Monday through Friday I would be at school. Friday afternoons I would pack up some clothes and head back home (I was living with my friend in his basement at the time) and go by the comic shop to pick up the latest issue of Zero Hour and the crossover issues I was buying. It was such a weird time. I was pretty much on my own and independent in a way that I had never been before. While that was happening, DC Comics was changing, and I was able to be there as those changes unfolded. I came into collecting comics as a going concern in 1987, so I missed Crisis by two and a half years, so this was my first (though far from my last, as it would play out) reality re-setting/refreshing event as a reader.

For five weeks I would head home, buy the books, have a weekend with friends and my girlfriend at the time, and then take the comics back to my dorm and read them once I got settled. I didn’t buy all of the tie-ins, but I did pick up all of the Superman books (this is when I began buying Superboy regularly and I’m convinced that if the Steel issue had been bannered as a Zero Hour tie-in, which it should have, I would have started buying that book then and there), the Batman titles, Green Lantern, and Flash and I loved all of them.

Green Lantern was a special case. A few months before Zero Hour began my friend Eric and I skipped the Senior Picnic to go hang out at the mall and after I dropped him off, I drove over to the comic shop I called home at the time (Comic Quest in Emmaus, Pa) and there, on the shelf, were Green Lantern issues 51 and 52, which were the first and second issues with Kyle Rayner as the new Green Lantern. It was like they were waiting for me. Kyle became an instant favorite, and I started buying the book then and there. Outside of Tim Drake becoming Robin, I had never experienced being there when a new iteration of a character was introduced. I knew nothing of the controversy the revamp caused because my only window into the larger world of comics was Wizard: The Guide to Comics and I had only just started to buy that magazine.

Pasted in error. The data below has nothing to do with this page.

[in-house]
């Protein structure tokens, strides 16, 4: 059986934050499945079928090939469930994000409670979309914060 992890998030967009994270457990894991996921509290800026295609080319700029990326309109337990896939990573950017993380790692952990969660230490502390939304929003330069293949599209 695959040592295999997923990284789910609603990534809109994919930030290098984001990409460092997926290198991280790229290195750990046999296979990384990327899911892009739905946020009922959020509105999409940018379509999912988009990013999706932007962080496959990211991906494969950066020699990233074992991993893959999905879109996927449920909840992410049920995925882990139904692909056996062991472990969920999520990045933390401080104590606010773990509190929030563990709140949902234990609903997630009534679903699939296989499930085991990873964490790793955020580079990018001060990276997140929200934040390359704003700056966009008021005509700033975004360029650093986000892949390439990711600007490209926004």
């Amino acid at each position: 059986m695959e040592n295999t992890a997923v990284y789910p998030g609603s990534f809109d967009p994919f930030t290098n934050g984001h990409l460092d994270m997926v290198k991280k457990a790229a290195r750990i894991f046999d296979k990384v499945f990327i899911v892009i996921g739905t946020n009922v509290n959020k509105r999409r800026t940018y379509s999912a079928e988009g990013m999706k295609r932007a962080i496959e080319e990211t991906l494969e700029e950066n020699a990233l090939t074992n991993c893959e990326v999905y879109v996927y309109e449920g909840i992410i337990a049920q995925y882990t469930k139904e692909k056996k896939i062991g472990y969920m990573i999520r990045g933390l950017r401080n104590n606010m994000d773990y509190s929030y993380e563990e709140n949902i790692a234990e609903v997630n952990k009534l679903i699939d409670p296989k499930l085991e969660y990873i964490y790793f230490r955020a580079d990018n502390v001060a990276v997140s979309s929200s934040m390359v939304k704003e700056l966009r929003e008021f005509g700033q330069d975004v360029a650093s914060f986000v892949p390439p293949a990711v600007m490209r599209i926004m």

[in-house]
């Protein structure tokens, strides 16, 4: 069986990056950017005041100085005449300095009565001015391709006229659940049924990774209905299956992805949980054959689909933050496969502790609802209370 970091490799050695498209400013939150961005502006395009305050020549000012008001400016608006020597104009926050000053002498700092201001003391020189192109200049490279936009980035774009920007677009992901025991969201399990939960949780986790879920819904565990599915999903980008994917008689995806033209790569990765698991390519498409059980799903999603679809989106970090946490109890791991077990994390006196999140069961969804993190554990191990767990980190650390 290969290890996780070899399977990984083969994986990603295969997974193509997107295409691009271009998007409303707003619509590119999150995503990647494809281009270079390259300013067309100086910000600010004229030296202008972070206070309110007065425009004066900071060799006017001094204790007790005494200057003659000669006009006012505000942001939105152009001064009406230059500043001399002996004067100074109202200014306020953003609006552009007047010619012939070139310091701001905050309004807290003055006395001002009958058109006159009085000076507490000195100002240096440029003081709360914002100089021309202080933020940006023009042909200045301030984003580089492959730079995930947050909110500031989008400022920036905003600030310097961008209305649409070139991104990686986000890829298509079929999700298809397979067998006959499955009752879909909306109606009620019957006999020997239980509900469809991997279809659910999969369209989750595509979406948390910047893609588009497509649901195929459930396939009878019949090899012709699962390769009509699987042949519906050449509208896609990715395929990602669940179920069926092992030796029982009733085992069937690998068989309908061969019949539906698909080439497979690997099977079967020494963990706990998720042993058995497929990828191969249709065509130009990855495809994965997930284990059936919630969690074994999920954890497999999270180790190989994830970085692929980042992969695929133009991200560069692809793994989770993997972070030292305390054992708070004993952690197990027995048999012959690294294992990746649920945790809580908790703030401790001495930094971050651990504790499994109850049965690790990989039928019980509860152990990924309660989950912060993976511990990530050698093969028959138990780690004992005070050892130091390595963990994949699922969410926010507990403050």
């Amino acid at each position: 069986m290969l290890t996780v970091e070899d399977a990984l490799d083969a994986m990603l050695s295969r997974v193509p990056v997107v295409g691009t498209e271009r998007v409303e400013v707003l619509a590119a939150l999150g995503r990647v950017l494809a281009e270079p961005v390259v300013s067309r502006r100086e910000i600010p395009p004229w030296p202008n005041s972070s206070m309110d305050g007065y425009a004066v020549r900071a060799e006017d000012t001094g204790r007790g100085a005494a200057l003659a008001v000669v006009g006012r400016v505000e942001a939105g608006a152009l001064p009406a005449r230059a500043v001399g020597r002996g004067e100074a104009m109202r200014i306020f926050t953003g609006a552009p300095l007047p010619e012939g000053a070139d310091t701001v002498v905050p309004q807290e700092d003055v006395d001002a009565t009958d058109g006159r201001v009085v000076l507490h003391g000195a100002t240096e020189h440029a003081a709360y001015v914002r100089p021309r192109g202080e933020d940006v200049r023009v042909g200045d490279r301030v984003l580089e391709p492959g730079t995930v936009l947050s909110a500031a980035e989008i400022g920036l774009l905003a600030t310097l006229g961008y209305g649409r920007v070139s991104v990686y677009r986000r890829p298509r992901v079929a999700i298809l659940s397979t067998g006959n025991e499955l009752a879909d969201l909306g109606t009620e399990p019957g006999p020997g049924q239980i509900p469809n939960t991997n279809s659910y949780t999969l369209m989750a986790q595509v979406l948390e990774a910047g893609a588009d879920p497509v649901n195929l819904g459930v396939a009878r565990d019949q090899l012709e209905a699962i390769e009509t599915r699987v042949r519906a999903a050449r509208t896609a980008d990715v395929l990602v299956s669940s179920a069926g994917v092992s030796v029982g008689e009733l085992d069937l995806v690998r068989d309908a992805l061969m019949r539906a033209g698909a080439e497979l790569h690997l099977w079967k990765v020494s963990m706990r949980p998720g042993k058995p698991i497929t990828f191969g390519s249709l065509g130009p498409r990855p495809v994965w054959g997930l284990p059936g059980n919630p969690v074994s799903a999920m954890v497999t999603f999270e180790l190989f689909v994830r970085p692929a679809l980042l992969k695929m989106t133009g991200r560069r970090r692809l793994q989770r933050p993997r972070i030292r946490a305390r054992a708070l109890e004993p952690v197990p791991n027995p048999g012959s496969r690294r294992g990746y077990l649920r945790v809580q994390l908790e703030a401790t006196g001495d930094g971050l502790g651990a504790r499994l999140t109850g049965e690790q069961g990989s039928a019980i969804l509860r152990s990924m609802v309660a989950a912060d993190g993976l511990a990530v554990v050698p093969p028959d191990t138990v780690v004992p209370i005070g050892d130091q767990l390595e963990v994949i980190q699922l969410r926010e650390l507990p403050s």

(I would learn of the vitriol that Emerald Twilight caused when I first got “online” in 1998. I discovered a group called H.E.A.T. that was dedicated to restoring Hal as the one, true Green Lantern and boy is it great that comic book fandom has learned from all of that and never freaks out and makes demands of creators and companies to put the genie back in the bottle when big changes are made. It’s just nice that we’ve grown beyond that.)

(looks at camera)

It’s hard to believe it’s been 30 years since all of that went down. My fan journey has taken me back to where I was at the start…reading the Superman books and occasionally reading a random book that catches my eye…and I know that I will probably never feel that connected to DC and its characters again. Zero Hour itself is a little rocky as a story, but to be fair, there was a lot to do in a short amount of time, so that makes sense. The tie-ins are, for the most part, a lot of fun.

I’m so excited that DC is putting out this special. I loved the Death of Superman and Return of Superman 30 Anniversary specials, so Zero Hour getting the same treatment was a welcome surprise. I’m glad that Dan Jurgens, Ron Marz, Jerry Ordway, Paul Pelltier, Kelly Jones and Jon Bogdanove are all involved.

I may not be able to have another Zero Hour summer, but with this special I can remember that feeling of excitement that the story gave me.

And that’s really cool.

If you are interested in listening to my co-host Jeffrey Taylor and I covering Zero Hour and all of the tie-ins, you can listen to episodes 180, 181. 182. 183. 184, and 185 of From Crisis to Crisis either going through the Classic feed on your podcaster or go to the links above. Also, Jeff and I talked to Dan Jurgens about Zero Hour on episode 200 of From Crisis to Crisis, which was a lot of fun to do.

Below are some of the cool bits of business used to promote Zero Hour. Enjoy.

And here are some Zero Month promotional materials.


  1. I had come back to comics in early ’94 after a few years away and was all the way back in on DC. This event cemented my love all over again, not just for the story, but for the titles that launched from it. Triangle Era goodness and more.